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Calibri 83ffff̙̙3f3fff3f3f33333f33333.kTU Delft Repositoryg Wuuidrepository linktitleauthorcontributorpublication yearabstract
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departmentresearch group programmeprojectcoordinates)uuid:85aa81cb4cf048c7a9fc95f6cef248bfDhttp://resolver.tudelft.nl/uuid:85aa81cb4cf048c7a9fc95f6cef248bfeTransmission compensated primary reflection retrieval in the data domain and consequences for imaging"Zhang, L. (TU Delft Applied Geophysics and Petrophysics); Thorbecke, J.W. (TU Delft Applied Geophysics and Petrophysics); Wapenaar, C.P.A. (TU Delft ImPhys/Acoustical Wavefield Imaging; TU Delft Applied Geophysics and Petrophysics); Slob, E.C. (TU Delft Applied Geophysics and Petrophysics)We have developed a scheme that retrieves primary reflections in the twoway traveltime domain by filtering the data. The data have their own filter that removes internal multiple reflections, whereas the amplitudes of the retrieved primary reflections are compensated for twoway transmission losses. Application of the filter does not require any model information. It consists of convolutions and correlations of the data with itself. A truncation in the time domain is applied after each convolution or correlation. The retrieved data set can be used as the input to construct a better velocity model than the one that would be obtained by working directly with the original data and to construct an enhanced subsurface image. Two 2D numerical examples indicate the effectiveness of the method. We have studied bandwidth limitations by analyzing the effects of a thin layer. The presence of refracted and scattered waves is a known limitation of the method, and we studied it as well. Our analysis indicates that a thin layer is treated as a more complicated reflector, and internal multiple reflections related to the thin layer are properly removed. We found that the presence of refracted and scattered waves generates artifacts in the retrieved data.acoustic; internal multiplesenjournal articleEGreen Open Access added to TU Delft Institutional Repository You share, we take care! Taverne project https://www.openaccess.nl/en/yousharewetakecare Otherwise as indicated in the copyright section: the publisher is the copyright holder of this work and the author uses the Dutch legislation to make this work public.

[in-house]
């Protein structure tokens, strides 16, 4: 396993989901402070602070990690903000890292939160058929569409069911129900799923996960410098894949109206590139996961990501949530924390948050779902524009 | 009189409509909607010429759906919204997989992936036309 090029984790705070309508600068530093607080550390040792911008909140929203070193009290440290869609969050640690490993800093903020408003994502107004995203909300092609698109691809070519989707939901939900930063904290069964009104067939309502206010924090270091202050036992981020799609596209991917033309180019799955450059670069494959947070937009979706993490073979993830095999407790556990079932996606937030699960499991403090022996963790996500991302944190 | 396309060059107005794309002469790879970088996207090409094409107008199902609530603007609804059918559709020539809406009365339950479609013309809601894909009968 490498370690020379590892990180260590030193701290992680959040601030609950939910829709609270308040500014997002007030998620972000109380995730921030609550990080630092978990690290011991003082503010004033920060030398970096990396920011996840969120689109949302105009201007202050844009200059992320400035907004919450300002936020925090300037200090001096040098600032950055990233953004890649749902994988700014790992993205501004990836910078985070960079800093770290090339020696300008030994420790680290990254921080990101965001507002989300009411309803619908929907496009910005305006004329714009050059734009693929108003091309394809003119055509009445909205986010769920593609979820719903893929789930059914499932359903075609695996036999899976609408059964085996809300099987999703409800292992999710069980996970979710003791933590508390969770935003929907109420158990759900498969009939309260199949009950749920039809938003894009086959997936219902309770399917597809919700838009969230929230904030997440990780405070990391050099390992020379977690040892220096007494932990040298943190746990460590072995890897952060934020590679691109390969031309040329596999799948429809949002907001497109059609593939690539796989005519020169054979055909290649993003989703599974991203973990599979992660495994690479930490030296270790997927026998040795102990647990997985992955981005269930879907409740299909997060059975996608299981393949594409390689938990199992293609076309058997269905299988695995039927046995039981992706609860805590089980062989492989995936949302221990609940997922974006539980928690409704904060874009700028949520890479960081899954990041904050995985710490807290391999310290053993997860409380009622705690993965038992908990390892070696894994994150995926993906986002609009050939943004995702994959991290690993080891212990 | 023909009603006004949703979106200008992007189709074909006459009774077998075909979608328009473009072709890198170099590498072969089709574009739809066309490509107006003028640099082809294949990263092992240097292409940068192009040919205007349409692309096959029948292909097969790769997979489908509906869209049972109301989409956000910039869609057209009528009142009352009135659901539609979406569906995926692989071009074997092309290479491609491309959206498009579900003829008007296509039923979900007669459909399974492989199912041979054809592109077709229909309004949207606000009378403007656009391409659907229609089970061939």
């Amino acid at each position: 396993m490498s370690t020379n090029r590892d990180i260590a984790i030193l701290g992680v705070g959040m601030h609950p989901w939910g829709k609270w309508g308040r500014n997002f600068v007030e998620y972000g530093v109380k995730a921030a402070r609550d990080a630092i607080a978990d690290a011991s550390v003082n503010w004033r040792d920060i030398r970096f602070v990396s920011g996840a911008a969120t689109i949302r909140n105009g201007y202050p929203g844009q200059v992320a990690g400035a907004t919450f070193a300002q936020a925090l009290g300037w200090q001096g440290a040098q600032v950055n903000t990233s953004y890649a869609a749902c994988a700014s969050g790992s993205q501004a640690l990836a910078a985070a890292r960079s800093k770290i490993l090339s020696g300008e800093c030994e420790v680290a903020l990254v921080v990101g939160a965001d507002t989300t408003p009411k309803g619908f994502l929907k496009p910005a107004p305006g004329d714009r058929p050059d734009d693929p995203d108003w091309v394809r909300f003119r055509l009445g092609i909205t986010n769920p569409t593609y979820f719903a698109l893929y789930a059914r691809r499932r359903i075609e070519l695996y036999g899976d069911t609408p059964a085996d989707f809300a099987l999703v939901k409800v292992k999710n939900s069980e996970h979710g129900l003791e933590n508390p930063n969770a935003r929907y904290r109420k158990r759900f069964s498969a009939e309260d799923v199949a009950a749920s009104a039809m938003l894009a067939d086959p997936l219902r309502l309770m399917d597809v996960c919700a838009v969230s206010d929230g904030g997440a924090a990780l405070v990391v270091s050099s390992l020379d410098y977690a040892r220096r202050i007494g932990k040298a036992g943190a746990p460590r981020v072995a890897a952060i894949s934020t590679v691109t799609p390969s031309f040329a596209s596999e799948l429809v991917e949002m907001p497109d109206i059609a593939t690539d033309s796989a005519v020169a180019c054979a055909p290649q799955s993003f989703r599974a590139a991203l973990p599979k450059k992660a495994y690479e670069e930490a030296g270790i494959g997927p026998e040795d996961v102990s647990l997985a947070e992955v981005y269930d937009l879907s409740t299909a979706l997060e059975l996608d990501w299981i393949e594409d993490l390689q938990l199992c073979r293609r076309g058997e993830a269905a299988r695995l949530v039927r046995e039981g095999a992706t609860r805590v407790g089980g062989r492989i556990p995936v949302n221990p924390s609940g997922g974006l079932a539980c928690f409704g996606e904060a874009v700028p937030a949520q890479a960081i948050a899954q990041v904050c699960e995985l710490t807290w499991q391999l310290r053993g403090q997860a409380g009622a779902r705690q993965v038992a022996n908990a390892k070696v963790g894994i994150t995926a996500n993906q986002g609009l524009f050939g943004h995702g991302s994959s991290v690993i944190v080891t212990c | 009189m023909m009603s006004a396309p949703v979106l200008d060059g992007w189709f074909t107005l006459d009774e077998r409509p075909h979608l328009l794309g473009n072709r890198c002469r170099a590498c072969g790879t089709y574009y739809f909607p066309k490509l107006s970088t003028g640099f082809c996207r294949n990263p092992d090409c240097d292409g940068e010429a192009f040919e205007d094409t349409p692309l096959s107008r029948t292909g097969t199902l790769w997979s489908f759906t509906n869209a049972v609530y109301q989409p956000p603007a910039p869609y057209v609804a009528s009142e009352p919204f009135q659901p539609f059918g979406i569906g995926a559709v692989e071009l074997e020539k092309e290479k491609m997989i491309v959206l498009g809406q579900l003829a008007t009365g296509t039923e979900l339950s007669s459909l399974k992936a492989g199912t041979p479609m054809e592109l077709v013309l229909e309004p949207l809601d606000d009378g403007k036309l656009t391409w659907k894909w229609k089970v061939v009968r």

20191026)uuid:a6cb1a3123c946f09a52b1f68378d57fDhttp://resolver.tudelft.nl/uuid:a6cb1a3123c946f09a52b1f68378d57f"Timeslice wavefield decompositionHolicki, M.E. (TU Delft Applied Geophysics and Petrophysics); Wapenaar, C.P.A. (TU Delft Applied Geophysics and Petrophysics); Drijkoningen, G.G. (TU Delft Applied Geophysics and Petrophysics)2Sicking, Charles (editor); Ferguson, John (editor)We propose a novel acoustic decomposition operator for time slices, loosely based on conventional surface decomposition operators. The proposed operators hold for constant velocity models and require two 2D Fourier Transforms (one forward, one backward) per decomposed time slice per decomposition direction. We then demonstrate the capabilities of our operators on a constant velocity model and the Marmousi model. The decomposition results prove that we can decompose into up, down, left and rightgoing waves for complex velocity media.imaging; internal multiplesconference paperSEG)uuid:e5a476136f6c48a6a81e16430c319586Dhttp://resolver.tudelft.nl/uuid:e5a476136f6c48a6a81e16430c319586=Electromagnetic Marchenko imaging in 1D for dissipative media3Zhang, L. (TU Delft Applied Geophysics and Petrophysics); Slob, E.C. (TU Delft Applied Geophysics and Petrophysics); van der Neut, J.R. (TU Delft Applied Geophysics and Petrophysics); Staring, M. (TU Delft Applied Geophysics and Petrophysics); Wapenaar, C.P.A. (TU Delft Applied Geophysics and Petrophysics)We present a onedimensional lossless scheme to compute an image of a dissipative medium from two singlesided reflection responses. One reflection response is measured at or above the top reflector of a < dissipative medium and the other reflection response is computed as if measured at or above the top reflector of a medium with negative dissipation which we call the effectual medium. These two reflection responses together can be used to construct the approximate reflection data of the corresponding lossless medium by multiplying and taking the square root in time domain. The corresponding lossless medium has the same reflectors as the dissipative medium. Then the constructed reflection data can be used to compute the focusing wavefield which focuses at the chosen location in subsurface of the dissipative medium. From the focusing function and constructed reflection response the Green s function for a virtual receiver can be obtained. Because the up and downgoing parts of the Green s function are retrieved separately, these are used to compute the image. We show with an example that the method works well for a sample in a synthesized waveguide that could be used for measurements in a laboratory.Delectromagnetic; conductivity; internal multiples; permeability; GPR)uuid:55668444877344cea542b28883d3654cDhttp://resolver.tudelft.nl/uuid:55668444877344cea542b28883d3654cRMarchenko wavefield redatuming, imaging conditions, and the effect of model errorsde Ridder, Sjoerd (University of Edinburgh); van der Neut, J.R. (TU Delft Applied Geophysics and Petrophysics); Curtis, A (University of Edinburgh); Wapenaar, C.P.A. (TU Delft Applied Geophysics and Petrophysics)Recently, a novel method to redatum the wavefield in the subsurface from a reflection response measured at the surface has gained interest for imaging primaries in the presence of strong internal multiples. A prerequisite for the algorithm is an accurate and correct estimate of the directwave Green's function. However, usually we use an estimate for the directwave Green's function computed in a background velocity medium. Here, we investigate the effect of amplitude and phase errors in that estimate. We formulate two novel imaging conditions based on doublefocusing the measured reflection response inside the subsurface. These yield information on the amplitude error in the estimate for the directwave Green's function which we can then correct, but the phase error remains elusive.>inversion; autofocusing; imaging; internal multiples; velocity)uuid:170cc1de39a64906ad7a935382da4232Dhttp://resolver.tudelft.nl/uuid:170cc1de39a64906ad7a935382da4232MNew method for discriminating 4D time shifts in the overburden and reservoirr5Liu, Yi (Norwegian University of Science and Technology); Arntsen, B (Norwegian University of Science and Technology); Landr, M (Norwegian University of Science and Technology); van der Neut, J.R. (TU Delft Applied Geophysics and Petrophysics); Wapenaar, C.P.A. (TU Delft Applied Geophysics and Petrophysics)Understanding seismic changes in the subsurface is important for reservoir management and health, safety and environmental (HSE) issues. Typically the changes are interpreted based on the time shifts in seismic timelapse (4D) data, where sources are at the surface and receivers are either at the surface or in a borehole. With these types of acquisition geometry, it is more straightforward to detect and interpret changes in the overburden, close to the source and receivers, than changes in the deeper part close to the reservoir, because the time shift is accumulative along its ray path from source to receiver. We propose a new method for reconstructing the reflection responses of the overburden and the reservoir, separately, for 4D time shift analysis. This method virtually moves sources and receivers to a horizontal borehole level, which enables a more direct interpretation of the time shifts to the changes close to the borehole, instead of to the surface. A realistic field model is used to demonstrate the method, and we observe a clear discrimination of the different time shifts in the overburden and reservoir, which is not obvious in the original datasets.Nreconstruction; timelapse; traveltime; downhole receivers; internal multiples< )uuid:37a5a787e38849f59c22579dee5aa1efDhttp://resolver.tudelft.nl/uuid:37a5a787e38849f59c22579dee5aa1efQFrom closedboundary to singlesided homogeneous Green's function representations,Wapenaar, C.P.A. (TU Delft Applied Geophysics and Petrophysics); van der Neut, J.R. (TU Delft Applied Geophysics and Petrophysics); Thorbecke, J.W. (TU Delft Applied Geophysics and Petrophysics); Slob, E.C. (TU Delft Applied Geophysics and Petrophysics); Singh, Satyan (University of the West Indies)The homogeneous Green s function (i.e., the Green s function and its timereversed counterpart) plays an important role in optical, acoustic and seismic holography, in inverse scattering methods, in the field of timereversal acoustics, in reversetime migration and in seismic interferometry. Starting with the classical closedboundary representation of the homogeneous Green s function, we modify the configuration to two parallel boundaries. We discuss stepbystep a process that eliminates the integral along the lower boundary. This leads to a singlesided representation of the homogeneous Green s function. Apart from imaging, we foresee interesting applications in inverse scattering, timereversal acoustics, seismic interferometry, passive source imaging, etc.)uuid:7b0b9d5d78954d469b03d618bd9734faDhttp://resolver.tudelft.nl/uuid:7b0b9d5d78954d469b03d618bd9734fa>Internal multiple suppression by adaptive Marchenko redatumingFVan der Neut, J.R.; Wapenaar, C.P.A.; Thorbecke, J.W.; Vasconcelos, I.Recently, a novel iterative scheme was proposed to retrieve Green's functions in an unknown medium from its singlesided reflection response and an estimate of the propagation velocity. In Marchenko imaging, these Green's functions are used for seismic imaging with complete wavefields, including internal multiple reflections. In this way, common artifacts from these internal reflections are avoided and illumination of the subsurface can potentially be improved. However, Marchenko imaging requires accurate input data, with correct amplitudes, a deconvolved source signature, without freesurface multiples and source / receiver ghosts. Hence, a significant amount of preprocessing is required, which should be done accurately. To relax these requirements, we propose a scheme to remove artifacts due to internal multiples from inverseextrapolated wavefields, by adaptively subtracting an estimate of these artifacts that is constructed with the Marchenko equation. autofocusing; internal multiples!Civil Engineering and GeosciencesGeoscience & Engineering)uuid:097d4a01a0ae47418bbf023b10226dfbDhttp://resolver.tudelft.nl/uuid:097d4a01a0ae47418bbf023b10226dfbdOn the focusing conditions in timereversed acoustics, seismic interferometry, and Marchenko imagingcWapenaar, C.P.A.; Van der Neut, J.R.; Thorbecke, J.W.; Vasconcelos, I.; Van Manen, D.J.; Ravasi, M.yDespite the close links between the fields of timereversed acoustics, seismic interferometry and Marchenko imaging, a number of subtle differences exist. This paper reviews the various focusing conditions of these methods, the causality/acausality aspects of the corresponding focusing wavefields, and the requirements with respect to omnidirectional/singlesided acquisition.Applied SciencesImPhys/Imaging Physics)uuid:a3762abc0fae4b0bbea6aa571f2db3e2Dhttp://resolver.tudelft.nl/uuid:a3762abc0fae4b0bbea6aa571f2db3e2[Autofocusing imaging: Imaging with primaries, internal multiples and freesurface multiplesTSingh, S.; Snieder, R.; Behura, J.; van der Neut, J.R.; Wapenaar, C.P.A.; Slob, E.C.#Recent work on autofocusing with the Marchenko equation has shown how the Green's function for a virtual source in the subsurface can be obtained from reflection data. The response to the virtual source is the Green's function from the location of the virtual source to the surface. The Green's function is retrieved using only the reflection response of the medium and an estimate of the first arrival at the surface from the virtual source. Current techniques, however, only include primaries and interna<l multiples. Therefore, all surfacerelated multiples must be removed from the reflection response prior to Green's function retrieval. Here, we extend the Marchenko equation to retrieve the Green's function that includes primaries, internal multiples, and freesurface multiples. In other words, we retrieve the Green's function in the presence of a free surface. We use the associated Green's function for imaging the subsurface. The information needed for the retrieval are the reflection response at the surface and an estimate of the first arrival at the surface from the virtual source. The reflection response, in this case, includes the freesurface multiples; this makes it possible to include these multiples in the imaging operator and it obviates the need for surfacerelated multiple elimination.@imaging; multiples; scattering; autofocusing; internal multiples